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Yesterday’s election to the European Parliament was a shock to many people: the clear winners are the far-right, xenophobic and racist parties. Parties that want to decrease or stop non-Western immigration, and whos representatives say the most insane things about Muslims, Jews, homosexuals and other minorities:
Jean-Marie Le Pen, founder of french party Front National that won a stunning 24 % of the french vote, has famously questioned the facts concerning the holocaust and has said that the gas chambers were a minor detail of world war two. And just a few weeks ago he said that the Ebola epidemic might solve the “migration problem” by killing non-Europeans. Jean-Marie led Front National for almost 40 years until he handed over the leadership to his daughter three years ago. She has distanced herself from her father’s antisemitism, instead the party is now extremely islamophobic and wants to stop non-Western immigration to France.
In the United Kingdoms, UKIP won a victory similar to Front National, and while they are not very antisemitic they are very hostile to immigrants. Their leader Nigel Farage has made racist statements concerning Romanians, he only wants to welcome Christians from Syria and not Muslims, and the party is overflowing with hostile stereotyping of non-British nationalities.
The depressing list could go on and on. The Danish People’s Party, that also had a success in the European election yesterday, wants to totally stop Muslim immigration, which obviously is clear religious discrimination. The Austrian FPÖ, which for a long time was lead by neo-Nazi Jörg Haider and which wants to stop immigration to “protect the cultural identity of Austria”, got 20% of the Austrian votes. And then we got the really bad guys: Jobbik from Hungary whose supporters say that the Roma people will die, that wants to register all Jews because they view them as a “national security risk” and that send neo-Nazis to the European Parliament. And of course Golden Dawn, who got 10 % of the Greek votes – their representatives deny the holocaust and quote the Protocols of the Elders of Zion in the Greek parliament. And oh, their flag is very similar to the Germanic Nazi swastika.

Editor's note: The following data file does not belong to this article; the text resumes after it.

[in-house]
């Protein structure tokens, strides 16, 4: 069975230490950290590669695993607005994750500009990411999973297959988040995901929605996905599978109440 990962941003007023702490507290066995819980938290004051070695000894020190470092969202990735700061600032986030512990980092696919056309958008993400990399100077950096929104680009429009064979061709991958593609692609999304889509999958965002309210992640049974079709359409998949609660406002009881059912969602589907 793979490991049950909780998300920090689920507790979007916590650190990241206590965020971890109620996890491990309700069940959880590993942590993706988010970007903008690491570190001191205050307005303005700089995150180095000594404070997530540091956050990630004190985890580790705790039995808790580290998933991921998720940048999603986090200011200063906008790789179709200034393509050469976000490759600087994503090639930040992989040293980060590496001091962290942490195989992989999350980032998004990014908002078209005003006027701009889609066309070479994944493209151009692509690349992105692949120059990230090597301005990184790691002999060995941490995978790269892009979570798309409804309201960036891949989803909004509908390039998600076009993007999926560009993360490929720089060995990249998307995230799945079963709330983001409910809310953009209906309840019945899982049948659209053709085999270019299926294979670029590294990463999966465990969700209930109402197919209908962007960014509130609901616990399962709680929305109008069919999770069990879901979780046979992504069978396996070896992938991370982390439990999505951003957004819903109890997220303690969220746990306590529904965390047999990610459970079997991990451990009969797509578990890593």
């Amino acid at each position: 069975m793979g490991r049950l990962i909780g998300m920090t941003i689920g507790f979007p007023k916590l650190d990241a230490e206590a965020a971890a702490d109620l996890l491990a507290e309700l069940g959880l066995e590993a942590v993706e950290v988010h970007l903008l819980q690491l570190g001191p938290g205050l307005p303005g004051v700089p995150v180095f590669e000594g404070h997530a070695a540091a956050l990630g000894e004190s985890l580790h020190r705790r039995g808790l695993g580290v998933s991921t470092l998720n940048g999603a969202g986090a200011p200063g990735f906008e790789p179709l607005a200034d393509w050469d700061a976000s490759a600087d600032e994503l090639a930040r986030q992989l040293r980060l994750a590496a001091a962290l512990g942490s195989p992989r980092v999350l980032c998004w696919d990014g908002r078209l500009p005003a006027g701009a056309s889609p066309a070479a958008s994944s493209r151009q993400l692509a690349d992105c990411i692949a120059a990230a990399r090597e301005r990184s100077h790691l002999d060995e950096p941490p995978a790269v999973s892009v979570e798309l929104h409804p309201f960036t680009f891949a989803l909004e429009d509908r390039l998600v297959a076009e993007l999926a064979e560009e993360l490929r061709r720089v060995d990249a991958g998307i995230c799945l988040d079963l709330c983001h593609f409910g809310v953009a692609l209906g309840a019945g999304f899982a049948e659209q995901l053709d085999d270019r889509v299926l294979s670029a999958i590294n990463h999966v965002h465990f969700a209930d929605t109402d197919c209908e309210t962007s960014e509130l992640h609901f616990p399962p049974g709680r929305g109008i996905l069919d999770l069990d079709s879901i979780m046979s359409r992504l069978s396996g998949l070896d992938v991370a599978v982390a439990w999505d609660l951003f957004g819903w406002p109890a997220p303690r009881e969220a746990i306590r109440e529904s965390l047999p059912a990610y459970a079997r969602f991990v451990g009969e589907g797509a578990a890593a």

Today is 50 years since Martin Luther King‘s extremely famous “I have a dream” speech at Lincoln Memorial, Washington D.C. He has inspired countless people through the decades to passionately work for justice and freedom using non-violence, and also to seek the God he so zealously followed. The problems he adressed – racism, injustice and violence – still exist in various forms, and so we should take his example and keep up the good fight against it. Here are three areas I think needs special concern:
Racism and Xenophobia in Europe
The ugliness of racism sadly exists in most places arounf the world, and even though the situation for African Americans have become better it is far from optimal. Yet, as a European, I think what we are seeing here sometimes are even far worse. In Greece a neo-Nazi party got 7 % of the seats in the parliament. In Hungary, a neo-Nazi party got 12 % of the seats in the parliament. Hate crimes against Jews, Muslims, Blacks, homosexuals and other minorities are on the rise. Just a couple of weeks ago, a Muslim woman here in Sweden got beaten by a racist for wearing a hijab. The event caused a massive protest where thousands of women weared hijab in solidarity. Then, a new group of racists found the woman and beat her up again. What can we do? Use the example of Luther King: be a light in the darkness, use nonviolence in the midst of violence, be loving in the midst of hate, welcome the stranger in the midst of xenophobia. (more…)
The far right is on the rise in Europe. Xenophobic, islamophibic and racist parties and movements have gain ground dramatically the past decade, probably fueled by the economic crisis.
In Switzerland, the Schweizerische Volkspartei, the country’s biggest party, depict immigrants as black sheep that needs to be kicked out, and they have succeeded with banning minarets. In Hungary, the third-biggest party Jobbik has formed a paramilitary Hungarian Guard that marches in romani areas, and a Jobbik member of parliament recently said that it was time to “assess how many MPs and government members are of Jewish origin and who presents a national security risk to Hungary”. But the most worrying far-right movement in Europe is, I would say, the Greek party Golden Dawn.
Golden Dawn is the first Nazi party to occupy seats in a European parliament since the second world war. The party themselves denies being neo-Nazi, however, the evidence that Nazi ideology is an inspiration to them is enormous. Their party symbol, an ancient Greek meander, is often depicted black on a burgundy coloured background, which makes it strikingly similar to the Nazi swastika. On numerous occasions members of the party have given the Roman sallute, widely used by the Nazis, and one Golden Dawn MP has “Sieg Heil” tattooed on his arm.